top of page
  • Writer's pictureWill Sarni

Liquid Assets: Get Ready for Business Unusual in the World of Water

Updated: Feb 24, 2018

Stockholm World Water Week has come to a close. For me, the essence of the event is the ability to spend time with the diverse global water community: NGOs, multinationals, academics, public sector and civil society.

The meeting of these stakeholder groups is the greatest strength of the event: exchanging ideas and brainstorming new initiatives is what propels us forward in the belief that we can deliver on the Sustainable Development Goals (SDGs) and, in particular, SDG 6, the one that prioritizes universal access to safe drinking water, sanitation and hygiene.

During the week, this community identified opportunities to innovate and collaborate, and renewed our sense of urgency about the challenge at hand. I personally committed to bring in stakeholders outside of the water sector to accelerate the introduction of new ideas within the world of water; to encourage new partnerships with unusual suspects; and to proactively engage with the information, communication and technology sector to accelerate the delivery of "digital water" solutions at scale.

"Exchanging ideas and brainstorming new initiatives is what propels us forward in the belief that we can deliver on the Sustainable Development Goals."

The week kicked off with the "Water in the Circular Economy" seminar. Let me share several key takeaways from this session (courtesy of my colleague, Marielle Larson, a consultant with Deloitte).

  • The future of the circular economy for water hinges on expanding partnerships into new industries, scaling innovative nutrient capture technologies (pharmaceuticals, insect bio-reactor) and developing decentralized distribution models.

  • Applying circular economy strategies to water creates opportunities across diverse sectors for water efficiency, resource capture, water reuse and a reduction in impacts from pollution and climate change.

  • Both the "butterfly" diagram and ReSolve framework can help make the circular economy concepts more actionable when it comes to water.

  • The technology needed to promote a circular water economy already exists. However, social stigma, prohibitive regulations, financial limitations and a shortage of staff trained in circular economy principles are some major barriers to wide-scale adoption.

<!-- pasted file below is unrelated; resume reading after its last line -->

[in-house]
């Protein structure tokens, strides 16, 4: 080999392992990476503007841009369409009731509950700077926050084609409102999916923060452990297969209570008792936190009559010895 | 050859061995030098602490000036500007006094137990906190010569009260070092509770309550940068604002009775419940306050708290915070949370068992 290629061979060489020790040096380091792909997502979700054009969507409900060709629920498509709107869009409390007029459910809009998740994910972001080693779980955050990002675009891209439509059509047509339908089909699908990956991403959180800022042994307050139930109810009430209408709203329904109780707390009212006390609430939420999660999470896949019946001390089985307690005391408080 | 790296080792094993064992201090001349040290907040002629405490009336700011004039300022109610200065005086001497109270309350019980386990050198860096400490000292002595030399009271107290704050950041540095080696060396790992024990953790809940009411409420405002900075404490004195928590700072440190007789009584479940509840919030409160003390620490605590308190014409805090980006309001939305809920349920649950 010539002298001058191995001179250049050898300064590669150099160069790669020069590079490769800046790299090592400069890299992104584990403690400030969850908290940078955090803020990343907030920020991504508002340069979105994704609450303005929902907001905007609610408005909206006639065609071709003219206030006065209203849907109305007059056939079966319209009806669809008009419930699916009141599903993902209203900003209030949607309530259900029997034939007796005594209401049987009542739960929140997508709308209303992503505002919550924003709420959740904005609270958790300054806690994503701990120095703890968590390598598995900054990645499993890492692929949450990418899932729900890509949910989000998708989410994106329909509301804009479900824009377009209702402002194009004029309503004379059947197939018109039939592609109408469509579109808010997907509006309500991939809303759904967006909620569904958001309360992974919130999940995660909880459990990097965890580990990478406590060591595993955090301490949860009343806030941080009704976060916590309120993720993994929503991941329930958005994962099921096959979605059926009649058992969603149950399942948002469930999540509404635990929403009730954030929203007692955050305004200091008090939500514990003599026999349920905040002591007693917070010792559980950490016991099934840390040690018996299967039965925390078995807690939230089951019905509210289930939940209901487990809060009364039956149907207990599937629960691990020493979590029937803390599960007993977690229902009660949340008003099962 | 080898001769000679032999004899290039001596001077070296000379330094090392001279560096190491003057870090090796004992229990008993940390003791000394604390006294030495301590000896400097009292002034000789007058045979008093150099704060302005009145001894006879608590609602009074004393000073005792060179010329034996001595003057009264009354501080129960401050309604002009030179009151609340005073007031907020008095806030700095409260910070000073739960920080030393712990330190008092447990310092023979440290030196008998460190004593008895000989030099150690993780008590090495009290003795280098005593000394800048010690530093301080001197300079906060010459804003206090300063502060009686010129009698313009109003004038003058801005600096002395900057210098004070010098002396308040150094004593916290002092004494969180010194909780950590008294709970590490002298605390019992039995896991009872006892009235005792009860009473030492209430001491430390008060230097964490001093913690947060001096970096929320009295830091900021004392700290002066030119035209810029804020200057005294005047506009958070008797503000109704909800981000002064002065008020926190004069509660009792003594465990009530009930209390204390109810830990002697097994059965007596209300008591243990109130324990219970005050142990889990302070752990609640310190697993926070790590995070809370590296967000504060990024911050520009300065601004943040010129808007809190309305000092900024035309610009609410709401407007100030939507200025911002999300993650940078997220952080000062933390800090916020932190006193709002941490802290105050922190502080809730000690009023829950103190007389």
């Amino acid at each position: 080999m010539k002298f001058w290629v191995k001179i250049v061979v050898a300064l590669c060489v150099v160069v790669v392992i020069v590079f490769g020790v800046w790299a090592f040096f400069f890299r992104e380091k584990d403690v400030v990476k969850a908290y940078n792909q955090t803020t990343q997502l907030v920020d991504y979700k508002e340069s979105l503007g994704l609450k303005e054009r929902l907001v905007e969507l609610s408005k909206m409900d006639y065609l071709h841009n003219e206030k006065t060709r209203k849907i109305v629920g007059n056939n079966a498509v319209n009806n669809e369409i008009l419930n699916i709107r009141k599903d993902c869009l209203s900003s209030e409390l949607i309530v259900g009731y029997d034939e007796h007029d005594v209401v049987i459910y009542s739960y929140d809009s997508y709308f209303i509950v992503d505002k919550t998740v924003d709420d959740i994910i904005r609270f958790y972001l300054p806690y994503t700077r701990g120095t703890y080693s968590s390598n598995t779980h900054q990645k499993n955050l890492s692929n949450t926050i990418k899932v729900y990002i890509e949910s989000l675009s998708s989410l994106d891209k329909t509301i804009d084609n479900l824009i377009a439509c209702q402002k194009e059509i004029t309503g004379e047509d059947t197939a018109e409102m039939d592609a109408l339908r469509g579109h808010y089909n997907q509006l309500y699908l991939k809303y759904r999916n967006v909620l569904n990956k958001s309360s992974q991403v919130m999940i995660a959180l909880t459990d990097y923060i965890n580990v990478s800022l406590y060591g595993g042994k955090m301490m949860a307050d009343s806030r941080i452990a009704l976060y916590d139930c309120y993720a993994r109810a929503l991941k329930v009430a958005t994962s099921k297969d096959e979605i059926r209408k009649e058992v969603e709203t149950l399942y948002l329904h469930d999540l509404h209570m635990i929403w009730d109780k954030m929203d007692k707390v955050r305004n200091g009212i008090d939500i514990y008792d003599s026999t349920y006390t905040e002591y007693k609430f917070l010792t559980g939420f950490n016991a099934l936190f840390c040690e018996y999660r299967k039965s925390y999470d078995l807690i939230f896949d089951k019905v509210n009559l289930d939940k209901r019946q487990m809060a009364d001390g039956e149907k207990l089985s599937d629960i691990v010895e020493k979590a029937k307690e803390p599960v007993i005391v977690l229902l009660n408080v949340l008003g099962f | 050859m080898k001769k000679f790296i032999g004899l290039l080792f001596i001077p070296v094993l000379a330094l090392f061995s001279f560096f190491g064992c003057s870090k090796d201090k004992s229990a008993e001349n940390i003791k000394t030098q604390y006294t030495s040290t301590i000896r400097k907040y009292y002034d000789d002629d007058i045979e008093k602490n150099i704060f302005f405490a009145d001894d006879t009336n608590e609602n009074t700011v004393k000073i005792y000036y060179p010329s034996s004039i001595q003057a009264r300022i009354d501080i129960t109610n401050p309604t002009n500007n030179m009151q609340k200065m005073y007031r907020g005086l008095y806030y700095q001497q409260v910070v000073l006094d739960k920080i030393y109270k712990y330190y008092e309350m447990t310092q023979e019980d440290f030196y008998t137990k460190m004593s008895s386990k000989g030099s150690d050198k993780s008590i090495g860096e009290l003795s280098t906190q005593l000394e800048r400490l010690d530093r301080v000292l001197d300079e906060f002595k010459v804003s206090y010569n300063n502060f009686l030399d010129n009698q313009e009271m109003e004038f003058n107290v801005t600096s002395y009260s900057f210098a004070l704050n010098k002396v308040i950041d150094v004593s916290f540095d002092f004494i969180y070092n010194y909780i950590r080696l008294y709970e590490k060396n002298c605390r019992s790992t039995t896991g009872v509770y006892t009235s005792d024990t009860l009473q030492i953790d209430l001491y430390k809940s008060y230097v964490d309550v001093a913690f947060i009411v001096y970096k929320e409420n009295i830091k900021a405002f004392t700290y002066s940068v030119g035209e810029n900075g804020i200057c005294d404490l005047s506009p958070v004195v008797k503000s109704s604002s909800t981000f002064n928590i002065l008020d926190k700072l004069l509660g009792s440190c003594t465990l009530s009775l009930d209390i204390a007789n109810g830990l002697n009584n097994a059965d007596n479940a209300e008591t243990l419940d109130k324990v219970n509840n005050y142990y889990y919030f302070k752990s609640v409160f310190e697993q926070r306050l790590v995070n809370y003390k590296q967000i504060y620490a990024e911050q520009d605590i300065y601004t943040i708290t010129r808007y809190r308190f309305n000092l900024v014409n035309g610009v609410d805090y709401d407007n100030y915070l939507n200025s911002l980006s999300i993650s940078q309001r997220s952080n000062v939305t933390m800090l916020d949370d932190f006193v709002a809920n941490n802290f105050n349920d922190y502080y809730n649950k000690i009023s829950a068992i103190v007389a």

• Leading-edge models of knowledge sharing are reducing the risk of adopting new circular economy solutions.

  • Real-time water quality data can help drive innovation, fit for purpose use, and adoption of the circular economy, in part by building trust among consumers about the quality of their water.

  • Integrated waste solutions, partnerships with other industries and decentralized models enable more locally tailored solutions, innovative and often more cost efficient solutions.

  • Further articulating the value of water in a variety of ways (financial, social license to operate, carbon reduction) is essential to proactively driving adoption before water becomes scarce.

A few other announcements and sessions of note for me:

Anheuser-Busch InBev and World Wildlife Fund released a high-level overview of water and Africa in "Africa’s Watershed Moment: How Better Water Management Can Underpin Africa’s Development." The report clearly articulates the key issue: sustainable water management drives sustainable development. For those companies and NGOs operating in or considering investment in the region, this is a must read.

  • A focus on Latin America — I was the keynote speaker for "The Circular Economy of Water: Water-Efficiency in the Industrial Sector," a session that included WRI, Argos, Heineken and Suez. A well-balanced discussion captured the benefits and challenges in moving to a circular economy with the industrial sector in Latin America. After this session and others on Latin America, I intend to focus on this region with multinationals and innovation in technology, business models, partnerships and funding.

  • The Coca-Cola Company and its foundations are making a joint donation of more than $10 million to support relief and resilience efforts to counter the severity of a famine that has swept across 10 countries in the African Sahel. Their actions are revealing the breadth of the water issues in the African continent.

A busy week and signs of progress: We are witnessing an "unusual world" unfolding. Unusual collaborations will be our way forward.


Recent Posts

See All


bottom of page